The UV-induced mast cell degranulation releases the anti-inflammatory cytokine IL-10. UV irradiation damages keratinocyte DNA, activating p53 and subsequently increasing the transcription of POMC, which itself induces further production of IL-10 [65]

Stimulates HDMEC to produce α-melanocyte-stimulating hormone, inhibiting expression of the adhesion molecules VCAM-1 and E-selectin, inhibiting the extravasation of leukocytes during inflammation [64]

PUVA

Induces cell death by inducing DNA damage, initiating a delayed apoptotic cascade [66]

APC antigen-presenting cell, CGRP calcitonin gene-related peptide, HDMEC human dermal microvascular endothelial cells, HO-1 heme oxygenase, ICAM-1 intracellular adhesion molecule 1, IFN Interferon, IL interleukin, LC langerhans cells, POMC proopiomelanocortin, PUVA psoralen ultraviolet A, Th1 type 1 T cells, Th2 Type 2 T cells, TNF tumor necrosis factor, UV ultraviolet, UVR ultraviolet radiation, VCAM-1 vascular cell adhesion molecule 1

Table 2

Summary of evidence supporting commercial tanning beds or UV light in the treatment of selected dermatologic conditions graded on the basis of level of evidence by using the Scottish Intercollegiate Guidelines Networks grading recommendations

Dermatologic condition

Description of evidence

Level of evidence supporting UV light

Level of evidence supporting commercial tanning beds

Psoriasis

Within-patient control supports both high and lower percentage UVB output tanning bed light [18]

 

Ib

Clinical trial demonstrates more improvement in PASI with increased UV light exposure [19]

 

IIb

Increased reduction in PASI score of unilateral side of patients treated with UVA dominant light vs. the contralateral side treated with dominantly visible light [22]

 

IIa

Randomized controlled trial noted a 74% reduction in PASI 75 scores in patients using home UVB vs. 70% reduction in outpatient UVB [25]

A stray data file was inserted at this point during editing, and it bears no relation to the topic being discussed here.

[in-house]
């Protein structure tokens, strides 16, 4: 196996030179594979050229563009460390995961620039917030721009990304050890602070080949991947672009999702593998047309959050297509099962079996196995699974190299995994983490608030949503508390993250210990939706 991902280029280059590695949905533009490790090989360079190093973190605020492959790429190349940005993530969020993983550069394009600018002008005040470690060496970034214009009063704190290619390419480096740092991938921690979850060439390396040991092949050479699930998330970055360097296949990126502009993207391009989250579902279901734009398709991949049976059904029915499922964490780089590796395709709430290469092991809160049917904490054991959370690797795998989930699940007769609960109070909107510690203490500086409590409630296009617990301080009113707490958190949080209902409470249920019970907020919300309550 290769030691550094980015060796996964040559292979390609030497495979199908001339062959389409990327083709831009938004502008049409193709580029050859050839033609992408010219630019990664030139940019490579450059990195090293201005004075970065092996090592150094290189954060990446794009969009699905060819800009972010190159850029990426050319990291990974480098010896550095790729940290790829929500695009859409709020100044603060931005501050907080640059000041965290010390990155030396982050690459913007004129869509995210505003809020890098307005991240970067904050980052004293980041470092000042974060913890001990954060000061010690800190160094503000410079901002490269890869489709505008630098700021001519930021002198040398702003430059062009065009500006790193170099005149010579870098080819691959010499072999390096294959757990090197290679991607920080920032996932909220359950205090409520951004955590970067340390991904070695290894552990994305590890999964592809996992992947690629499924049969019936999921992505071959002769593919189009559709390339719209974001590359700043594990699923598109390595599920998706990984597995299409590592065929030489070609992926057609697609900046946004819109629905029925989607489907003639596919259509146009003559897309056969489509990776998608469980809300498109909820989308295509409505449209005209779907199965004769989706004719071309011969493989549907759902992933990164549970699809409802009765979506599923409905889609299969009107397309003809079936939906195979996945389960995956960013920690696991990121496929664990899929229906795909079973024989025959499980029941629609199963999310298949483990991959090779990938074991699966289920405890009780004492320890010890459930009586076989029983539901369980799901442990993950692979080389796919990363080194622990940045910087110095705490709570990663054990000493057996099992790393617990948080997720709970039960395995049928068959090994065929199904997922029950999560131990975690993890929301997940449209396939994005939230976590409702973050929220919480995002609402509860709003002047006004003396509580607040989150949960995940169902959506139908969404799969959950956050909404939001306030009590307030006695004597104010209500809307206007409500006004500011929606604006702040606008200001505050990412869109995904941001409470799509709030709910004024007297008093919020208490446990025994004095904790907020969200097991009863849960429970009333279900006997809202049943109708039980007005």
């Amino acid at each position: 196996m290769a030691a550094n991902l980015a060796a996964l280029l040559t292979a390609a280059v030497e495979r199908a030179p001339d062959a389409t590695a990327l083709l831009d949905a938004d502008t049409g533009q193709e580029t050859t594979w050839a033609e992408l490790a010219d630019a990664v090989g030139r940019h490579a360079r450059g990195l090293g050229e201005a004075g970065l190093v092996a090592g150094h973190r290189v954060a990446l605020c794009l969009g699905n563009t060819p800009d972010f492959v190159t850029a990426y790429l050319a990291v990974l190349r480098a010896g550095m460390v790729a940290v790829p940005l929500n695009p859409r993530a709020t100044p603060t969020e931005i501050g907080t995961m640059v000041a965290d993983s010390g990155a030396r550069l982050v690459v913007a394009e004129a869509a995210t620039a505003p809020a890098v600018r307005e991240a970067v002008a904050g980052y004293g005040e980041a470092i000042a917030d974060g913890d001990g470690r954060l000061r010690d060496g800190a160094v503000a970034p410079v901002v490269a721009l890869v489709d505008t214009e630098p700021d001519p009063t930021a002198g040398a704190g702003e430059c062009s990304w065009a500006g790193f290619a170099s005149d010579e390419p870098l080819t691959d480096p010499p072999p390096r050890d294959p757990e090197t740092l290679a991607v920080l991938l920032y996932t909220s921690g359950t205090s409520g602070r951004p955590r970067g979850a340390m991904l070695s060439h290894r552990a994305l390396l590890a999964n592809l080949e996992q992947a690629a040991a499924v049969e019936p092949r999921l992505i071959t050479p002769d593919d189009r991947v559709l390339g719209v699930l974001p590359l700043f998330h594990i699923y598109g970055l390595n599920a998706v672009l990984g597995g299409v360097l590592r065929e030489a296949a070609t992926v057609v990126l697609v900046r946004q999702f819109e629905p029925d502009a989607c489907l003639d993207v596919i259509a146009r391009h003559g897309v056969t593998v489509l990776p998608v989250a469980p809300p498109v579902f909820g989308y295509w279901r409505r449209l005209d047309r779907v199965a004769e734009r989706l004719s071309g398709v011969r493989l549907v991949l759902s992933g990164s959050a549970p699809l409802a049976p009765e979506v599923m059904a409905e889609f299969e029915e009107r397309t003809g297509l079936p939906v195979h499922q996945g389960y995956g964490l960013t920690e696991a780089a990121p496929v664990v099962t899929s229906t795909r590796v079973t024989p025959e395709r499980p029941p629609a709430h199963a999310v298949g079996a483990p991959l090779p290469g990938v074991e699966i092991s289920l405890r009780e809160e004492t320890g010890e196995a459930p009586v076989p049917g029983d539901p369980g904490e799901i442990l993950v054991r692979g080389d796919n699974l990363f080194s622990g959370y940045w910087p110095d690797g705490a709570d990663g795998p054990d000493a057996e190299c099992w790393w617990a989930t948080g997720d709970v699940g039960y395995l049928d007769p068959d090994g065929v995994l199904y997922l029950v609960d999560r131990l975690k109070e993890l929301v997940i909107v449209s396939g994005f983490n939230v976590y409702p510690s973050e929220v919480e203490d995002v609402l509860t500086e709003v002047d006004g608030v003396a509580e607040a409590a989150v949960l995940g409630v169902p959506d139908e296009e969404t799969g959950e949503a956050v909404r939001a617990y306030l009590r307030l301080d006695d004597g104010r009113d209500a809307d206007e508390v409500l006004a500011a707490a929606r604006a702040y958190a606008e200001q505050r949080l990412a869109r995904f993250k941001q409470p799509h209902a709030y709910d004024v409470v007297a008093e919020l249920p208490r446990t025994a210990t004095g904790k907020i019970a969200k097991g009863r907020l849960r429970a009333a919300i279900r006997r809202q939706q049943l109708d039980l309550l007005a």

IIb

 

Acne

Experimental trial for blue light [67] and red–blue light [68], and photodynamic therapy [27, 28] but no direct evidence for ultraviolet light

  

Atopic dermatitis

NB-UVA1, medium-dose UVA1, NB-UVB, and combination UVA/UVB irradiation have demonstrated efficacy [21, 30, 31, 32, 35]

IIa

IIb

IIb

IIb

IIa

IIa

 

Hand eczema

Oral methoxsalen UVA treatments three times per week at home with a portable facial tanning unit was found to be as effective as inpatient, biweekly trioxsalen bath UVA treatments [38]

Ib

 

CTLC

4/4 Stage I/II CTCL plaques cleared with 120 J/cm2 max dose UVA1 and 3/4 cleared with 80 J/cm2 max dose [40]

Treatment NB-UVB ranging from led to complete remission in 76.4% of patients [39]

IIb

IIc

 

NB-UVB found to be effective in 6/8 patients with Stage I CTCL [69]

IIb

 

Vitiligo

PUVA [70], broadband and NB-UVB [42, 43, 44, 45, 70, 71], and excimer laser [72] with/without adjuvant therapies, employed in the treatment of vitiligo [41]

Ib

Ib

Ib

IIb

IIc

IIc

IIb

 

Uremic pruritus

UVB light effective in 80–90% of patients with uremic pruritus [54] and NB-UVB was also effective in decreasing symptoms of pruritus in patients on dialysis [51]

IIa

IIb

 

CTLC cutaneous T cell lymphoma, NB narrow band, PASI Psoriasis Area Severity Index, PUVA psoralen ultraviolet A, UV ultraviolet

Risks of Tanning